In the 1860, to keep pace with his audiences' expectation for new marvels, Barnum became the first to add cetaceans to his show -- though the experiment was ill fated. He purchased two white whales, but they died just days later after being kept in a tank of fresh water. Barnum would go on to purchase four more whales, but only two survived their poorly designed captivity long enough to be displayed.
From the New York Tribune, August 9, 1861:
These are white whales and were taken near the Labrador coast by a crew of thirty-five men. The largest has attained the extreme size reached by this species, and is about 23 feet long; the other is 18 feet long. Their form and motion are graceful and their silver backs and bellies show brightly through the water. A long-continued intimacy has endeared them to each other, and they go about quite like a pair of whispering lovers, blowing off their mutual admiration in a very emphatic manner.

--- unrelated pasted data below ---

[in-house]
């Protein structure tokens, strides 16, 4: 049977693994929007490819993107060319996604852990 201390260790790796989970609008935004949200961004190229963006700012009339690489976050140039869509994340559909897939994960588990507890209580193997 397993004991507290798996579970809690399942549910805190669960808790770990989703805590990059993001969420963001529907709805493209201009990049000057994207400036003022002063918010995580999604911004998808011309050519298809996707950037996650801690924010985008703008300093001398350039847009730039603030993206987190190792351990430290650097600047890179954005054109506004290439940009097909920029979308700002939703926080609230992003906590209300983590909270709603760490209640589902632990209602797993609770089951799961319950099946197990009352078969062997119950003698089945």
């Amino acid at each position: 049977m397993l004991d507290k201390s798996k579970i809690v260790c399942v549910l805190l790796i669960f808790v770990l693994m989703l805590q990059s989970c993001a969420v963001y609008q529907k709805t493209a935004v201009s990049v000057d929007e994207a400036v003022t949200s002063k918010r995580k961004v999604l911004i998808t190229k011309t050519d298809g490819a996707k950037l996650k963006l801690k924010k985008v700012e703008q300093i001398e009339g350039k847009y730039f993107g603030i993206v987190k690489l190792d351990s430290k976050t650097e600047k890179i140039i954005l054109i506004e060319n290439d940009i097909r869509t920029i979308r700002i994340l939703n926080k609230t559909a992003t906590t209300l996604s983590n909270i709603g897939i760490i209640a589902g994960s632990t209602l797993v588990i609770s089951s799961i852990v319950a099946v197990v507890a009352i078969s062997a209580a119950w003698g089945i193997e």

Although the circus industry continued to gain momentum into the 20th century, cetaceans would not be displayed again until 1913, when the New York Aquarium became the first to exhibit bottlenose dolphins, five in all. Though a major draw for the crowds, each of the animals died within two years.